Archive for February, 2018

Lent: Ask

amywink February 28th, 2018

“Everyone who asks, receives. Whoever seeks, finds.
To everyone who knocks, the door is opened.”
Luke 11: 9-10

Sometimes I wonder,
astonished, just what
was being asked
so deeply
when I arrived?
Not out of arrogance,
but often sheer surprise
at being drawn
toward this moment
of recognition.

And just as often
I think on
what I was
asking, deeply,
truly, asking
to have received
this peace,
this door opened
by a prayer I didn’t
fully know
I was praying,
yet was answered
all the same.

Lent: Trust

amywink February 27th, 2018



“Above all, trust in the slow work of God.” Teilhard de Chardin

I am thinking of myself
about to be seven,
standing alone
in a black velvet dress,
trimmed in lace,
standing on the
caliche drive
between home
and church,
only by a cat.

I am in a pensive, shy
pose, tucking my head
unlike in other photos
I have of myself at the time,
where I am shining
with happiness,
surrounded by animals,
laughing, bold.

Many things are
about to happen,
beautiful and terrible,
but here, in
this photograph,
is a moment in
her beginning,
between home
and church,
in the year
she began
to pay attention,
in the year
she began
to write.

Lent: The Poet in Sunday School

amywink February 26th, 2018

We are discussing
Moses and the
scholarly dissection
of the meaning
of his name,
which may be either
“pulled from the water”
or “son of no one”
and the implications
of such naming on
the boy at court.

But I wonder if
someone might
have told him
otherwise, looking
at this different
child, refining
those words
to tell him
that his name meant
“born of water”
because you are
born from water
and the water will
always remember you.

And I wonder how
he might have
thought differently
about who he was,
born of water,
nourished by water,
how we might think
differently about
this child of water,
who we are asked
to always remember,
and the poetry that
God has written
with his story.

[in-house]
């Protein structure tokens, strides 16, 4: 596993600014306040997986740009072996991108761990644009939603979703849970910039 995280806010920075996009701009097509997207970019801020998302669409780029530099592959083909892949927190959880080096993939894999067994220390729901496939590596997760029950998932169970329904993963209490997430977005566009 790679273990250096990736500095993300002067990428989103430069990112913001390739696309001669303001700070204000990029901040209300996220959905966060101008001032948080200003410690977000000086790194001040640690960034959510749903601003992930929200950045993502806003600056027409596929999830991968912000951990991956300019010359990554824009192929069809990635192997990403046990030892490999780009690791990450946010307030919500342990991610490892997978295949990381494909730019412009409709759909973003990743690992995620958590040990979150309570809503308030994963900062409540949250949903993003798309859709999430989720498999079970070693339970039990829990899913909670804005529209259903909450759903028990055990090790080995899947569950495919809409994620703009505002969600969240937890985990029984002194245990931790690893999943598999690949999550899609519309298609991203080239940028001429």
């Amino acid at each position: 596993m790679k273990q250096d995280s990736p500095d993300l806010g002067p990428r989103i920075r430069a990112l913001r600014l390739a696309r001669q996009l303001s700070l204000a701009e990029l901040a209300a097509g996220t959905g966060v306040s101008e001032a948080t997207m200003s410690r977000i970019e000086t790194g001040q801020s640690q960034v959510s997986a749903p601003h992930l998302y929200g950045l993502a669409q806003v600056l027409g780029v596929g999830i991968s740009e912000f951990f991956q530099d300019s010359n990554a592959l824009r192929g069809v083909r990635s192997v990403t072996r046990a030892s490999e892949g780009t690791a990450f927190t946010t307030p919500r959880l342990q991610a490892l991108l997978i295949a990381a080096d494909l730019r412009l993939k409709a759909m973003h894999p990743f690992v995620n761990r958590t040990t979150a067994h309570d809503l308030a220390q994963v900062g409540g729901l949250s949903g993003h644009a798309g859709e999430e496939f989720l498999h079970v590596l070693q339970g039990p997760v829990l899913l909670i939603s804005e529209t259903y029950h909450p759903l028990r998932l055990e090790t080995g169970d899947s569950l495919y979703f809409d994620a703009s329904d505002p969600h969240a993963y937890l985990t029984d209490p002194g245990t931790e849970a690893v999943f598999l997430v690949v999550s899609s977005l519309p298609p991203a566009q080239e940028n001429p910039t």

Lent: Who Are You?

amywink February 25th, 2018

And Jesus said, “Come.”
Then Peter got out of the boat and was walking on the water toward Jesus. But when Peter saw the strong wind, he became frightened. As he began to sink, he shouted, “Lord, rescue me!”
Matthew 14: 29-30

This question was in my Disciple workbook last week: “Who are you?” I laughed and I found myself thinking instead about who I used to be and where I had gone, what had happened, how I was returning. Partly, I was thinking about this because I found myself doing something that I would not have imagined myself doing, leading a discussion on Adam Hamilton’s Moses for my church, in a group of people I barely knew, at the home of people I did not know, and, perhaps most remarkably, I had volunteered to do it. I didn’t have any fear of doing it, thankfully. I was just surprised that I was doing it, though it seems (from the outside) that it would be an easy thing for me to do, after all, I’m a professor, right? It did not seem very remarkable, not like walking on water. There wasn’t even any wind.

And it went well. I enjoyed the deep conversation, the lively banter and laughter, and I loved guiding the tumultuous conversation toward the ideas we needed to think about. Because I was doing the thing I am meant to be doing, and I knew it. Here was part of the who that I am. But I had forgotten her, not the teacher, not the educator, but the person who could go into a group of strangers, who could step out onto that dangerous water and walk without thinking of the wind.

I talked with my friend Caroline about this later, exploring who we used to be, what had happened to make us less likely to step out of our quiet, reserved places–the damage that had been done. I used to read my papers at conferences with other scholars. I answered questions about my work. I engaged in rigorous debate. I used to be able to read my poetry in front of a crowd of strangers. I used to be daring in a very different way until I could simply no longer afford it (the cost or the criticism) and I withdrew from that public life. I had plenty to manage in my private life, the caring for my parents, the caring for myself. I’d had enough. I had other work to do. I turned to other work.